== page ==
Tim Burton’s “Batman” (1989) redefined superhero movies, much like “Superman” (1978) did. It showed audiences that superhero movies could be dark, they could be edgy, and they could be weird. While Burton’s Batman movies may not be the most accurate adaptations in terms of his morals or motivations, they captured the gothic nightmare that is Gotham City perfectly, and Danny Elfman composed an instantly iconic soundtrack for the caped crusader. The sequel “Batman Returns” got weirder with the story when it introduced Michelle Pfieffer’s Catwoman and Danny DeVito’s Penguin, bringing us a very unique sequel that went darker than the first.

5. “The Dark Knight Trilogy” (2005-2012)

Christopher Nolan’s “The Dark Knight Trilogy” is what most people would say is the definitive Batman series. This trilogy takes a very grounded approach to Batman and really makes you build a relationship with Christian Bales’ Bruce Wayne. You see his journey from training with the League of Shadows, to saving Gotham City from the Joker, to eventually making the ultimate sacrifice and letting Batman die while leaving Gotham with a symbol of heroism to live up to. With the production leaning towards having a focus on character, story and the director’s vision, “The Dark Knight Trilogy” redefined how the superhero blockbuster should be made.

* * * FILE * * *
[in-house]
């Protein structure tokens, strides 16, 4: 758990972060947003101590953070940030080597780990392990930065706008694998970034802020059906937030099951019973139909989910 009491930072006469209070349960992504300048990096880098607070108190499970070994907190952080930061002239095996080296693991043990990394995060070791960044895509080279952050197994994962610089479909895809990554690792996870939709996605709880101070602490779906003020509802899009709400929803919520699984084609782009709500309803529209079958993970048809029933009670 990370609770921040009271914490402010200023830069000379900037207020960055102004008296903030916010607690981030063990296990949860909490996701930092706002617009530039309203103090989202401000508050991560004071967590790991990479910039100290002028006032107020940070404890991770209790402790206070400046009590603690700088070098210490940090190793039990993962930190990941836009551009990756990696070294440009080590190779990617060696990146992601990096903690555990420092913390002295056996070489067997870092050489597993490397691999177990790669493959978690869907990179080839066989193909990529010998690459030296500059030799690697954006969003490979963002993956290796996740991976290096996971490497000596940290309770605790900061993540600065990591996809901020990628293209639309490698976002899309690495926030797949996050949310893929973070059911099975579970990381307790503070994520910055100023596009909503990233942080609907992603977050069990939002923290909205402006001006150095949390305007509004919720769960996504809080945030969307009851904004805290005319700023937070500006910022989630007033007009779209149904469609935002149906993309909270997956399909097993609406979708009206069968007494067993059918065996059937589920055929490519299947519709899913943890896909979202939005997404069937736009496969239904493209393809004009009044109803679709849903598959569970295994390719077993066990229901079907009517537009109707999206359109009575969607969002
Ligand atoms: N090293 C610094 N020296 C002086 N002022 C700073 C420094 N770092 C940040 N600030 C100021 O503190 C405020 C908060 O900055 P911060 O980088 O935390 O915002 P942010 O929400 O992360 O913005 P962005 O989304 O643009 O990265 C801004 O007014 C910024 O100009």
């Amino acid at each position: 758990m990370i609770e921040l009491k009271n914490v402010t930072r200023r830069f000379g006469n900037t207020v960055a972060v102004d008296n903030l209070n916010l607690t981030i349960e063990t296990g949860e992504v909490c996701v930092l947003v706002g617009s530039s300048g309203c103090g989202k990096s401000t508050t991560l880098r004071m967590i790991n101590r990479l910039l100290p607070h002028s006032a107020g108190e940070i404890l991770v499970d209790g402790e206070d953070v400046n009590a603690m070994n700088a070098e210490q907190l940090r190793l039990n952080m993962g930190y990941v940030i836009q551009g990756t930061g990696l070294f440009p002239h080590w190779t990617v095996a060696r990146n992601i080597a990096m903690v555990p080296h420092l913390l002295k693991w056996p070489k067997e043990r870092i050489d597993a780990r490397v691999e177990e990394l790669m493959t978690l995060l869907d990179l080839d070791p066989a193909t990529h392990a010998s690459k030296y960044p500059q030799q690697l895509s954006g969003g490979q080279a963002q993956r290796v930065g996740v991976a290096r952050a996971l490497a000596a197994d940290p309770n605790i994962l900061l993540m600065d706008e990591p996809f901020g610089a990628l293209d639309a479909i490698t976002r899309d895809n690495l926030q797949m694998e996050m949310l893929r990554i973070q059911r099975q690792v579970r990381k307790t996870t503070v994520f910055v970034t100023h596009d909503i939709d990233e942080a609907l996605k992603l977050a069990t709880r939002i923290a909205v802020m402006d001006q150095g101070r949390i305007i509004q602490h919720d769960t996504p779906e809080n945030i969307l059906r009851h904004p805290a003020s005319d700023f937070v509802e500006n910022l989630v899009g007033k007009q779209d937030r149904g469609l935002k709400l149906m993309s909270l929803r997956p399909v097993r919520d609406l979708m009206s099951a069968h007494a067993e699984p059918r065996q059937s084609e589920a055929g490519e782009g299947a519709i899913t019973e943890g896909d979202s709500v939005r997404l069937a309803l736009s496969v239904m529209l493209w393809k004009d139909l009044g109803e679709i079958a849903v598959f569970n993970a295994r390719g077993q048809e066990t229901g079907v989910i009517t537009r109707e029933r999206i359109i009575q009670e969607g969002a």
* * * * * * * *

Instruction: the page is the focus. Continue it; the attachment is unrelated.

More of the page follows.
4. “Batman: Mask of the Phantasm” (1993)

Bruce Timm and Eric Radomski’s “Batman: Mask of the Phantasm” is a very personal story that builds upon the already perfect “Batman: The Animated Series,” both of which feature the ever-iconic and amazing voice talent of Kevin Conroy as Batman. Enemies and lovers from Bruce Wayne’s past come back to haunt him and we delve into his transition to becoming Gotham’s dark knight in shining spandex. There haven’t been many movies that focus so much on Bruce Wayne’s life and his inner-demons, but this one does. Because of that, in our opinion, “Batman: Mask of the Phantasm” is one of the most honest Batman adaptations brought to film.

3. “Batman” (1966)